All this was mostly heralded by the “Amazon-ization” of the delivery model i.e. Same-day delivery, and 24-hr delivery. This necessitated that your inventory be stored as close to the end destination as possible.
While the benefits to the end customer are easily understood, managing such a complex network isn’t an easy task. However, the advent of modern delivery software, powered by its AI, ML, and robust algorithms allows such a complex operation to be efficiently managed. As a result, it cuts down on miles traveled, fuel consumed, maintenance required, emissions made, or even (total) resources consumed. Ultimately, this leads to lower operating costs, which contributes to overall business profitability.
Can Your Last-Mile Delivery Be Profitable?
Although last-mile delivery is the costliest part of the supply chain, companies could still make a notable profit by using proven strategies to tackle high-costs, while increasing efficiency at the same time.
ii) Quicker delivery: Regardless of all that you’re doing to “improve the logistics and delivery business” the end customer is only concerned with receiving his parcels quickly and at an acceptable delivery charge!
While it may seem like stating the obvious, shorter delivery times is the star benefit of route optimization, and it really cannot be stressed enough. It is, now, often the difference between a customer selecting one brand/company over the other i.e. the USP, or critical differentiator.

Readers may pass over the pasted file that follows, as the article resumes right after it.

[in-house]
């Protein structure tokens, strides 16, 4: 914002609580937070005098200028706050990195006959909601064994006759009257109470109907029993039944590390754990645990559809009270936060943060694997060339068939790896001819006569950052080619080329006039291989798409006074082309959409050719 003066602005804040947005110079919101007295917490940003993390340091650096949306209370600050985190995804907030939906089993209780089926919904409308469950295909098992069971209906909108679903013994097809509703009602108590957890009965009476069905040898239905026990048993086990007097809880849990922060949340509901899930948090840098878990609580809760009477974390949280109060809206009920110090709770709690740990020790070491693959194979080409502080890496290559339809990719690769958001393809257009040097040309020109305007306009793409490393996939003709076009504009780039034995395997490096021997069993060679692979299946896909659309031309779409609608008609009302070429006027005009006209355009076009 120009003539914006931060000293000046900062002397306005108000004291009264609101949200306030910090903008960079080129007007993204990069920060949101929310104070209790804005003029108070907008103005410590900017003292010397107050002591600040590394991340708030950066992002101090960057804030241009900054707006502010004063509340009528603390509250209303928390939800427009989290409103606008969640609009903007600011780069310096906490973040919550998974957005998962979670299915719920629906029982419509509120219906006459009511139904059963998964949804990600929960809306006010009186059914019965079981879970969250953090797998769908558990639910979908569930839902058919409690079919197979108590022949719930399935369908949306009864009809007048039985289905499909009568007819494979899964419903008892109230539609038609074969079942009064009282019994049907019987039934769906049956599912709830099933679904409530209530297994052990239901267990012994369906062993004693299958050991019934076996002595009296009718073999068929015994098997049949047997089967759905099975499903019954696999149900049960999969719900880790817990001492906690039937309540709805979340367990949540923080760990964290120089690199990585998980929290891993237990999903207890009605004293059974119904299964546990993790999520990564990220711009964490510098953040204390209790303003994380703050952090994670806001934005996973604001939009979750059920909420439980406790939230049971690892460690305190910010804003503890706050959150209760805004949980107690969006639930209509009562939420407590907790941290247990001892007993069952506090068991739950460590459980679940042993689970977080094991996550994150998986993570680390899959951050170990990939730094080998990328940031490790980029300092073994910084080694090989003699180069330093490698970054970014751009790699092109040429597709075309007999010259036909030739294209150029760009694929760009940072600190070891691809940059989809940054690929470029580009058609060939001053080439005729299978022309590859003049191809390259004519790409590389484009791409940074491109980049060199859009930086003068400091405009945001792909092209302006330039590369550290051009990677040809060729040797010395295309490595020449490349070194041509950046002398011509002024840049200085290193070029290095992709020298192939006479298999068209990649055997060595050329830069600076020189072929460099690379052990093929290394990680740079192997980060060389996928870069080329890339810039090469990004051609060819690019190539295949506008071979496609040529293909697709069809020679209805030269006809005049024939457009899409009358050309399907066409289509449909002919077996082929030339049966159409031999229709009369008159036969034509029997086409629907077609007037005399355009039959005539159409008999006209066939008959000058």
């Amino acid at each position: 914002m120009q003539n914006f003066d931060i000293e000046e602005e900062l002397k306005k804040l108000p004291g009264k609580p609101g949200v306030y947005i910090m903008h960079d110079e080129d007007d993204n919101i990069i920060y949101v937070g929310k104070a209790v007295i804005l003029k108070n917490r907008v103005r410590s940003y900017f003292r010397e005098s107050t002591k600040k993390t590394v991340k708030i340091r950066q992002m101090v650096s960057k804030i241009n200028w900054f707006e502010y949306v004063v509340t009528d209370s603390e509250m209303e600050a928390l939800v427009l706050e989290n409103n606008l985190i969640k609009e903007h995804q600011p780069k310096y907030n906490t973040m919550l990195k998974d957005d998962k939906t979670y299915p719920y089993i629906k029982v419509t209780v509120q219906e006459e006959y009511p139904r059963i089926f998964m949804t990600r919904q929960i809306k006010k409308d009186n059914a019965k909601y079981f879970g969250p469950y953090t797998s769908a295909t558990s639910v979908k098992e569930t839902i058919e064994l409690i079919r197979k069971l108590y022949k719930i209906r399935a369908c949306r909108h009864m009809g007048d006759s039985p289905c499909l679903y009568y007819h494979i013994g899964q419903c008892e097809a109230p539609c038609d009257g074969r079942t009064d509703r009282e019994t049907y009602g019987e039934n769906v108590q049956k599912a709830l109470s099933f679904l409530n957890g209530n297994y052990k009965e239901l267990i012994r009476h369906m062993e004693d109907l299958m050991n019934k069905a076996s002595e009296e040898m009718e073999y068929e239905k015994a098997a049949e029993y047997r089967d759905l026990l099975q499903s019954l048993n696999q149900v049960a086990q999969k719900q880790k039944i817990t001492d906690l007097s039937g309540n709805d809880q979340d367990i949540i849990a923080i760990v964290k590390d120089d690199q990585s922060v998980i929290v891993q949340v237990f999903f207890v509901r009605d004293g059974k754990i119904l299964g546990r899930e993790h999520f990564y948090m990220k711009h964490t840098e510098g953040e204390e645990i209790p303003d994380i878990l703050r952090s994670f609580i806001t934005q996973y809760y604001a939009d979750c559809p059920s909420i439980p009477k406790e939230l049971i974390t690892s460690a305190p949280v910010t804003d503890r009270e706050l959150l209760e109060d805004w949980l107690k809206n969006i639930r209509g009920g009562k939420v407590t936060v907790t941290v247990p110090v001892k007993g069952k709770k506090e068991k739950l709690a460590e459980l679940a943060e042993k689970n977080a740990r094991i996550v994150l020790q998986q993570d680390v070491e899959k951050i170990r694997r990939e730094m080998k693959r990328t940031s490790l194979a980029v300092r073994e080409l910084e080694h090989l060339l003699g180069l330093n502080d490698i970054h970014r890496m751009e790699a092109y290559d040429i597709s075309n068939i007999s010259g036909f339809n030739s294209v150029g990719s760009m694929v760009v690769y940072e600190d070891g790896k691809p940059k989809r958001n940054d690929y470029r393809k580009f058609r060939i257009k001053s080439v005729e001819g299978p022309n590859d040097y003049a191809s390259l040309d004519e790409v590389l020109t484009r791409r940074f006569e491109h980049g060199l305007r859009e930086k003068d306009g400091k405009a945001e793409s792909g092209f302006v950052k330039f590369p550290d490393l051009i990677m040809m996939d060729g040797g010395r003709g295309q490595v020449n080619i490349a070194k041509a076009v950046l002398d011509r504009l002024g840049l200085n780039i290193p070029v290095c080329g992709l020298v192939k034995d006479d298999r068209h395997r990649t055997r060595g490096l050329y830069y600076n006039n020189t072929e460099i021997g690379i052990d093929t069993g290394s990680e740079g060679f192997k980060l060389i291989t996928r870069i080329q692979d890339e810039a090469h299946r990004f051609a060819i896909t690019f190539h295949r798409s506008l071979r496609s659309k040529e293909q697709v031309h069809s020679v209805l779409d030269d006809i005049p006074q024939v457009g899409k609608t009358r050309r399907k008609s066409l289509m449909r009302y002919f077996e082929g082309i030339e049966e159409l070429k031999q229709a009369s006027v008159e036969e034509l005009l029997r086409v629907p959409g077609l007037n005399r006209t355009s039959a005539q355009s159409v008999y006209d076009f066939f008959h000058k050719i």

Top Challenges in Implementing Last-Mile Delivery.
- Complex logistics, frenetic pace of implementation
- Route-optimization & planning
- Managing the supply-chain
- Managing delivery-fleet (including drivers)
- Reverse logistics (for rejected, or failed deliveries)
iv) ePOD (electronic-proof-of-delivery): Building on the above point, another biggie in shortening delivery times is the electronic-proof-of-delivery.
Gone are the days when the courier would toss a parcel on your front porch and tag it as “delivered”! Now, carriers need concrete evidence of package delivery. Pictures, e-signature, and barcode scans are some typical ways that delivery software has enabled further shortening of the entire delivery process – remember, if it took painstakingly long to complete the paperwork after having reached your customer’s doorstep, it would still extend the process and likely dissatisfy – and annoy!- the customer.
v) Leveraging your existing network of stores and warehouses: Retailers that have an elaborate brick-and-mortar retail network, as well as warehouses to serve those retail outlets, are now using it as a clever combination.
As mentioned above, using micro-warehouses or urban warehouses is critical in shortening delivery times. Retailers are now also using some retail brick-and-mortar locations as fulfillment centers. This also includes using a retail store that is currently open for retail customers as a part warehouse for order fulfillment. This acts as a win: win since real estate space can be put to optimum use, thus improving the overall business ROI. The onset of the pandemic somewhat forced this strategy in a hurry, and it has grown, since.
For retailers that have retail locations in proximity to major customer areas, and are also available online, this is a particularly handy strategy. Should you so choose, you can order online, and pick it up in-store immediately instead of having to wait even a few hours. Necessity is the mother of invention, after all!
Conclusion: As is evident, the benefits of route optimization via the use of modern, automated, GPS-enabled last mile delivery software are many. Be sure to select one that suits your business needs.